Conventional magnetic hard drives are being edged out by solid state storage across the enterprise. But there are still use cases where the spinning disk is best.
This article will look at the benefits of NVMe versus that of spinning disks, but also evaluate both technologies on cost, capacity and performance. It will then list the key applications and use cases where SAS or SATA drives are still the best options.
For this feature I am looking for analyst or consultants’ input, though case studies or white papers from vendors are welcome for background. Pitches by email by close of play, Tuesday 20 October – thank you.
For Computer Weekly, I’m looking at the emerging idea of unified file and object storage.
The piece will explain what this is, and more importantly why vendors are proposing it, and ask whether businesses should adopt it.
Are there use cases that could benefit unified file and object, and is this likely to become a significant segment of the market?
The deadline for suggested spokespeople is 1700 BST, Monday 5th October. I will then reply if further material is needed or to set up an interview. For this article, we are able to speak to vendors along with analysts and consultants/systems integrators.
As ever, contact me by email.
For Computer Weekly I am writing a feature on tape.
As a data storage medium, tape has been on the verge of obsolescence for decades. But the format endures. Why are IT and data managers continuing to choose tape?
The piece will look at:
- The limitations and benefits of tape in today’s data centric environments
- New and emerging tape formats and technology enhancements, such as software defined tape
- How tape works with other storage media, including the cloud
- Key use cases for the various tape technologies currently on the market.
The deadline to suggest interviewees or to share research is Wednesday, 5th August at 1700 BST. Initial submissions by email please.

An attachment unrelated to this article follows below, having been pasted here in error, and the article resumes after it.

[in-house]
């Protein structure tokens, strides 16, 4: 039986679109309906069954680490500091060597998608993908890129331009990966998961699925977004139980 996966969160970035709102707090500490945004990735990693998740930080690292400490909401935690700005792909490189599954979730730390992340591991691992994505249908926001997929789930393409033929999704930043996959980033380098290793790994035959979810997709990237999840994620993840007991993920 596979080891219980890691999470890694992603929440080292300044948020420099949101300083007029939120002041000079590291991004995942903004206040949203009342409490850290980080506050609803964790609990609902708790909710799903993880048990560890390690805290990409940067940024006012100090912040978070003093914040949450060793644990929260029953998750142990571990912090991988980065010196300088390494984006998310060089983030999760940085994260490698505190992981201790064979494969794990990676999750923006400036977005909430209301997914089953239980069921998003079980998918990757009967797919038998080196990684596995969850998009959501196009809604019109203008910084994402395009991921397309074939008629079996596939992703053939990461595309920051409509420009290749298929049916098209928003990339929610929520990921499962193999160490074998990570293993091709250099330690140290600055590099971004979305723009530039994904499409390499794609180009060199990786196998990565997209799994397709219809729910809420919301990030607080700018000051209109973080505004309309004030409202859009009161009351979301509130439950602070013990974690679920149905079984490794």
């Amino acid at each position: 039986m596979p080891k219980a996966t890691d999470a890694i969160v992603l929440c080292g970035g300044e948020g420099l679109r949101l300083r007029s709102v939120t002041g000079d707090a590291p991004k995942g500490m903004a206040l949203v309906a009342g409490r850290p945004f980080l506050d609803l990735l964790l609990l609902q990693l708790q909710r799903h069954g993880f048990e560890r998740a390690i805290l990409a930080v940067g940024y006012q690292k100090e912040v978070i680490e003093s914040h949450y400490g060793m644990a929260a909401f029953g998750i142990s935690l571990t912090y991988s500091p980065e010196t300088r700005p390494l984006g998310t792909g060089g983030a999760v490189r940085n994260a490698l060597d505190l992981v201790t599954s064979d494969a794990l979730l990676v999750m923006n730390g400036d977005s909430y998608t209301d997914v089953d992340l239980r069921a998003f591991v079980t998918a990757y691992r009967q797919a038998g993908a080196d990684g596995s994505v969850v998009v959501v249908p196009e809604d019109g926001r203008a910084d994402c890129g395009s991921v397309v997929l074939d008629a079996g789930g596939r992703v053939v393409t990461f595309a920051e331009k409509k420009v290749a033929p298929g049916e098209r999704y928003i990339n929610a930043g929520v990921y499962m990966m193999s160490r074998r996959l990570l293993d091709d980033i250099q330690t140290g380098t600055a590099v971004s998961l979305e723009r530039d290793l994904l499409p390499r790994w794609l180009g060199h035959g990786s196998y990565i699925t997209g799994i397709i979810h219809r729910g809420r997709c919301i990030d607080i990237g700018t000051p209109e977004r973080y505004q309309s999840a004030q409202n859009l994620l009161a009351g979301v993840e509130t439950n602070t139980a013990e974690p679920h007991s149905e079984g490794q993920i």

For Computer Weekly my next feature will look at the specific demands placed on storage architecture by artificial intelligence, machine learning, and analytics.
The piece will ask:
What different approaches to providing storage are there for these technologies?
What limits, performance considerations and bottlenecks exist with the different approaches?
What ways of providing storage for analytics are we likely to see in future?
The article will cover both on-premises and cloud-based storage, where relevant. I’m keen to include some real-world use cases if possible.
I am open to comment from industry professionals, consultants, analysts and CIOs working with AI. ML and analytics.
Deadline for leads: 1700hrs BST, Tuesday 23 June. As ever, please email in the first instance.
I am writing two articles for Computer Weekly’s storage section, one on storage and data compliance for the enterprise, and the other on the growing field of high-performance object storage.
This piece will look at the top 5 UK compliance concerns in 2020.
What are the five key laws/regulations that must be adhered to by UK organisations in 2020, including both current and upcoming legislation. For each we will look at the implications of the law/reg for storage, backup, and archiving.
This could, for example, include legal search and e-discovery, or the Right to be Forgotten under GDPR.
We will also look at how the cloud fits in.
High performance object storage
Object storage has been known as a good way of storing lots of unstructured data, but with less emphasis on performance.
But AI and analytics workloads are prompting storage architects to look at performance too. The feature will cover:
- Where object storage is heading in performance terms and what’s driving it.
- Which performance metrics matter
- How have object storage vendors improved performance?
- Who are the key object storage vendors that are tackling the challenge of better performance and what do they offer?